But the 25 Tri-State area residents interviewed appeared nearly equally divided about whether they worry more about crime now than in the past.
"I don't worry about nothing. I'm almost 80 years old," said Kevin Sullivan, 79, of Chambersburg, Pa., with a laugh. "It's not as bad as they worry about."
"I don't think people worry enough about it," said Ed Cunningham, 51, of Hagerstown.
Several residents had been the victims of crimes, but said they don't believe crime is as bad as people believe.
"It isn't as bad as everyone says it is," said Bucky Chapman, 42, of Fox Glen, W.Va., who was stabbed with a knife during a brawl this summer.
Others worry about crime even though they have never been personally touched by it.
Iris Kresge said that she worries about the children at her elementary school and about her nephew, a Hagerstown Police officer.
Kresge said that for years, people would say serious crimes happened elsewhere.
"Unfortunately, that's becoming more and more prevalent here," she said.
"People are more leery of each other. I think to some extent people have to be more leery of each other. It's sad, but that's the way society is today," she said as she wiped rain water off chairs set up for the annual Alsatia Mummers' Parade.
Cheryl Peschel, of Chambersburg, Pa., said she stays home a lot, but it's not because she worries for her safety. "I think they make too much of it," she said.
Gennie Boynton, 47, of Chambersburg, Pa., stood nearby Peschel at a Chambersburg laundromat, pulling clothes out of a dryer and listening to Peschel.
"It's nothing here compared to San Diego, Boynton said.
Boynton moved from San Diego earlier this year.
There, drive-by shootings occurred on a routine basis, she said. Local newscasts had more murders to report with each broadcast.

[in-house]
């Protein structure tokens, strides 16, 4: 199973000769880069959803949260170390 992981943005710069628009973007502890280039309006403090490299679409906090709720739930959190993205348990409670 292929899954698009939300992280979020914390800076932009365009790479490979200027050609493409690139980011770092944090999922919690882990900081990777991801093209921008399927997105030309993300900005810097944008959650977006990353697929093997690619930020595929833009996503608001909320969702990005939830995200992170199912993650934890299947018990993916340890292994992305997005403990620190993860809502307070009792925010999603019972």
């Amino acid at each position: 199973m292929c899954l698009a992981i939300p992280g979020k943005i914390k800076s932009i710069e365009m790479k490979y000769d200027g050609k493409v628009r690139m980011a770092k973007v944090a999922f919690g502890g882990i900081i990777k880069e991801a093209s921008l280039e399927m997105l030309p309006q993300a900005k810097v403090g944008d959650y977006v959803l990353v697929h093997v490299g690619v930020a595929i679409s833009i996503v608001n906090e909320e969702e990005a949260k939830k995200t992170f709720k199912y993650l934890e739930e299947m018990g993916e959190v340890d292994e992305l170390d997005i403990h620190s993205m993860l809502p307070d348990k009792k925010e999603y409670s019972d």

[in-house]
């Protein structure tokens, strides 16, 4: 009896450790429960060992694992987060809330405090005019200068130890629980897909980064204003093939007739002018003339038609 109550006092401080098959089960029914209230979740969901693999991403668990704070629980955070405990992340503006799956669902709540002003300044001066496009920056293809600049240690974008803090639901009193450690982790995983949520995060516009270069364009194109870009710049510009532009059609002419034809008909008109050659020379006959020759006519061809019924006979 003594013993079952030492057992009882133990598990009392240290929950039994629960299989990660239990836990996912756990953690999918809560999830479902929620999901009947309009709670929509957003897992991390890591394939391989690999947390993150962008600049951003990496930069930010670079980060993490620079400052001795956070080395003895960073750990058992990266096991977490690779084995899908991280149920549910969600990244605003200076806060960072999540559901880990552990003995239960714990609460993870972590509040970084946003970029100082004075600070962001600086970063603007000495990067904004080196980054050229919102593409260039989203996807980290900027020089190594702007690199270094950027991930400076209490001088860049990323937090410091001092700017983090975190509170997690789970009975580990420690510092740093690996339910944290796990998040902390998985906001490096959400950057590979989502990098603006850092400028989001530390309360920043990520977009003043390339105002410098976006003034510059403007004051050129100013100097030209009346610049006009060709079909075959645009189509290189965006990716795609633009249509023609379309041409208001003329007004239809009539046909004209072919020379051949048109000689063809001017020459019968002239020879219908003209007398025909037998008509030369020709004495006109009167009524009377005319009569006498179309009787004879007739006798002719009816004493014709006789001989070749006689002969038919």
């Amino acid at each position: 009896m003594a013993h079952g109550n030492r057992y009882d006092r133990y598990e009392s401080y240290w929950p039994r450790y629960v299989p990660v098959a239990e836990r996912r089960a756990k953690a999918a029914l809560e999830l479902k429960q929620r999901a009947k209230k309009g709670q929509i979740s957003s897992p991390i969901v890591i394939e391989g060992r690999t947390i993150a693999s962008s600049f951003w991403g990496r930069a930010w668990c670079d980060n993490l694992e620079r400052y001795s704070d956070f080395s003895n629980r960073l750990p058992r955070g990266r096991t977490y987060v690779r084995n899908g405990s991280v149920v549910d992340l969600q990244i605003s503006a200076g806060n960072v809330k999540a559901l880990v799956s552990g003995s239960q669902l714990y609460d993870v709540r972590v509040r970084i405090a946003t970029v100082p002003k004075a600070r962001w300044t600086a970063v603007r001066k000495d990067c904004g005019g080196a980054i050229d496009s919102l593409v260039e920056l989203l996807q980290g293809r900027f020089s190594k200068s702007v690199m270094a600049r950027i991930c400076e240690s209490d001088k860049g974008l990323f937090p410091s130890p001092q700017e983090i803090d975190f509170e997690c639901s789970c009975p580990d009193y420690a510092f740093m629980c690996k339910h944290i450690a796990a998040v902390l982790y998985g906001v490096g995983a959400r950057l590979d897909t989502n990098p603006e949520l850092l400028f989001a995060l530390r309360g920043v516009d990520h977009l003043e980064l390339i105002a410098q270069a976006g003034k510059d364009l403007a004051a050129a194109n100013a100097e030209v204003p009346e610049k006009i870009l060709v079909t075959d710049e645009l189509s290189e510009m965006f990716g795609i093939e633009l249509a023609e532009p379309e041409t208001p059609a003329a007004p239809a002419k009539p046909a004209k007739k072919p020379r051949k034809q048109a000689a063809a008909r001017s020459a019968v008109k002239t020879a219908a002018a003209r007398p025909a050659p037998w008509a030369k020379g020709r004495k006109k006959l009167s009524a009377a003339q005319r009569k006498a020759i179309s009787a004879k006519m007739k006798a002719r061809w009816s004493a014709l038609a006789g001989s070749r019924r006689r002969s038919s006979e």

There were drugs and weapons in the schools and gang shootings were frequent, she said.
Even when a drive-by shooting occurred about a block from her home she did not worry because she was accustomed to it.
"Since we've been here there's been one drive-by shooting and a couple of other robberies There's hasn't been nearly as much as what we were accustomed to there," Boynton said.
Erik Schweitzer, 17, of Chambersburg, said he worries more about crime than he used to.
"I lock up my car when I go places, but I don't really worry about our house getting robbed," Schweitzer said.
His family has had their cars broken into on a couple of occasions.
His friend, Andy Newman, 17, of Chambersburg, said there's not really any problems with crime at their school.
The worst crime that occurred to him happened Friday night when Halloween vandals wrapped toilet paper around his mailbox, he said.
Teresa Harshman, 50, of Hagerstown, said she's more aware of crime and avoids some areas, but otherwise she feels safe.
"I think people should be aware of the crime happening in the community. You have to be aware. But you can't let it control your life," Harshman said.
Harshman said she's never been the victim of crime.
"Maybe that's why I don't think about it too much," she said.
Robert Strother, 20, of Hagerstown, said he worries about crime frequently.
"I'm scared people will knock down my door. I've had that happen before. They got in and stole things," Strother said.
Thurman Beavers, 42, of Hagerstown, said he is frequently awakened by young teenagers roaming the streets late at night.
"It's a little frightening," Beavers said.
Misty Owens, 18, of Shenandoah Junction, W.Va., didn't think about crime a lot. Then two of her friends were killed in separate incidents in her small hometown of Worthington, W.Va.
"I never thought it would occur there," she said as she did laundry at a Charles Town laundromat.
Talina McDonald, 20, of Shenandoah Junction said there are a lot of drugs in the community and that leads to other crimes.
She was terrified and saddened when a Berkeley County girl was abducted and killed recently. "It makes you not even want to let your kids outside," she said.